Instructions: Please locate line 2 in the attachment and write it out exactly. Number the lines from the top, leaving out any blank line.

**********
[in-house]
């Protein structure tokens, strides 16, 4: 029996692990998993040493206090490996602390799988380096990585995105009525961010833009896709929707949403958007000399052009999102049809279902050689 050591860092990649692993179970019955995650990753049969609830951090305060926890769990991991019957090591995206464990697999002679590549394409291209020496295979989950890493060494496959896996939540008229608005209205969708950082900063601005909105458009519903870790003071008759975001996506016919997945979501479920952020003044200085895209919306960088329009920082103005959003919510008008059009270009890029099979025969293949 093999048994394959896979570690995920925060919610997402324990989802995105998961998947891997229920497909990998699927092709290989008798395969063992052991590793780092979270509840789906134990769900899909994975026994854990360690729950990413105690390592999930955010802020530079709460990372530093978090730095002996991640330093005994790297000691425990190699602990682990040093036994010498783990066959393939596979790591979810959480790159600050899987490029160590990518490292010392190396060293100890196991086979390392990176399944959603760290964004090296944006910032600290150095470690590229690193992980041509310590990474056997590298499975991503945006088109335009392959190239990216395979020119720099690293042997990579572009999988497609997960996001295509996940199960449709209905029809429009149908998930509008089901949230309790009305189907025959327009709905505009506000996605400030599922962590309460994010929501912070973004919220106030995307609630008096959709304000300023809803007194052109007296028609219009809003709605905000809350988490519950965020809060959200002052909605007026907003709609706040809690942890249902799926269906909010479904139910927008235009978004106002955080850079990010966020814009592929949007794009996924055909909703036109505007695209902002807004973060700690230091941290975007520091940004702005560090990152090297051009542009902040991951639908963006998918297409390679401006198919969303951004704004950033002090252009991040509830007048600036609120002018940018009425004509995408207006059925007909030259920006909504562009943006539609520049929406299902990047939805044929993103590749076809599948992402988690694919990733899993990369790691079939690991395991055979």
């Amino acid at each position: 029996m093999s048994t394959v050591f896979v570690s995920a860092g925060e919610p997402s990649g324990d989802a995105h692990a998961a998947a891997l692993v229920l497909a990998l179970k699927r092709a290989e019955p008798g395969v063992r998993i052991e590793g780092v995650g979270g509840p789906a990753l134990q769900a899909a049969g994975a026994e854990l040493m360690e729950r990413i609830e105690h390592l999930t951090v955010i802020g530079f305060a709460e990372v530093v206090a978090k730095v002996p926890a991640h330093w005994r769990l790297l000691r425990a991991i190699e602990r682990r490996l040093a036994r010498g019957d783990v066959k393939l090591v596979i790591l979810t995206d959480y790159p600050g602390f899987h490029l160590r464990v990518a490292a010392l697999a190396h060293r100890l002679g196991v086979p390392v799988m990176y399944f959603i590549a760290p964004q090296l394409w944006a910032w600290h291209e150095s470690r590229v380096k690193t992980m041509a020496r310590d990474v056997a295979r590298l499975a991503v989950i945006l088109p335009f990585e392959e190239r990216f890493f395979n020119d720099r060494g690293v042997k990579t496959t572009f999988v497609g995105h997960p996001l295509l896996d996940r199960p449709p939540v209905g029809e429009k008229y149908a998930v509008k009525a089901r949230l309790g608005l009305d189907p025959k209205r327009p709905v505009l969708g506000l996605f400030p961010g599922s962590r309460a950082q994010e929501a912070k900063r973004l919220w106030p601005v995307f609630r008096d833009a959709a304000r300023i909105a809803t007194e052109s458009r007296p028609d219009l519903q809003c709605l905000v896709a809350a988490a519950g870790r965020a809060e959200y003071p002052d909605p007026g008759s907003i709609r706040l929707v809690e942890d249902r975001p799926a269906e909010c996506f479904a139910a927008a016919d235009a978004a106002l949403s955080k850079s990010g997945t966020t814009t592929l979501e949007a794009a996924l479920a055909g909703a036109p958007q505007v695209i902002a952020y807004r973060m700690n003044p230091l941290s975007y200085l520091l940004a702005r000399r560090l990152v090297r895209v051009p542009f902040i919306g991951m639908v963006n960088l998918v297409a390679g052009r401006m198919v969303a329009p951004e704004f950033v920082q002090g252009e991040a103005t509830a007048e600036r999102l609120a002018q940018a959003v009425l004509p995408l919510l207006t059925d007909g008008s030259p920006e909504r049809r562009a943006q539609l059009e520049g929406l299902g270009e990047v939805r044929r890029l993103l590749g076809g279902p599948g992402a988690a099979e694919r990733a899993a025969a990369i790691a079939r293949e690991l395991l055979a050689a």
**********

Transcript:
């Protein structure tokens, strides 16, 4: 029996692990998993040493206090490996602390799988380096990585995105009525961010833009896709929707949403958007000399052009999102049809279902050689 050591860092990649692993179970019955995650990753049969609830951090305060926890769990991991019957090591995206464990697999002679590549394409291209020496295979989950890493060494496959896996939540008229608005209205969708950082900063601005909105458009519903870790003071008759975001996506016919997945979501479920952020003044200085895209919306960088329009920082103005959003919510008008059009270009890029099979025969293949 093999048994394959896979570690995920925060919610997402324990989802995105998961998947891997229920497909990998699927092709290989008798395969063992052991590793780092979270509840789906134990769900899909994975026994854990360690729950990413105690390592999930955010802020530079709460990372530093978090730095002996991640330093005994790297000691425990190699602990682990040093036994010498783990066959393939596979790591979810959480790159600050899987490029160590990518490292010392190396060293100890196991086979390392990176399944959603760290964004090296944006910032600290150095470690590229690193992980041509310590990474056997590298499975991503945006088109335009392959190239990216395979020119720099690293042997990579572009999988497609997960996001295509996940199960449709209905029809429009149908998930509008089901949230309790009305189907025959327009709905505009506000996605400030599922962590309460994010929501912070973004919220106030995307609630008096959709304000300023809803007194052109007296028609219009809003709605905000809350988490519950965020809060959200002052909605007026907003709609706040809690942890249902799926269906909010479904139910927008235009978004106002955080850079990010966020814009592929949007794009996924055909909703036109505007695209902002807004973060700690230091941290975007520091940004702005560090990152090297051009542009902040991951639908963006998918297409390679401006198919969303951004704004950033002090252009991040509830007048600036609120002018940018009425004509995408207006059925007909030259920006909504562009943006539609520049929406299902990047939805044929993103590749076809599948992402988690694919990733899993990369790691079939690991395991055979």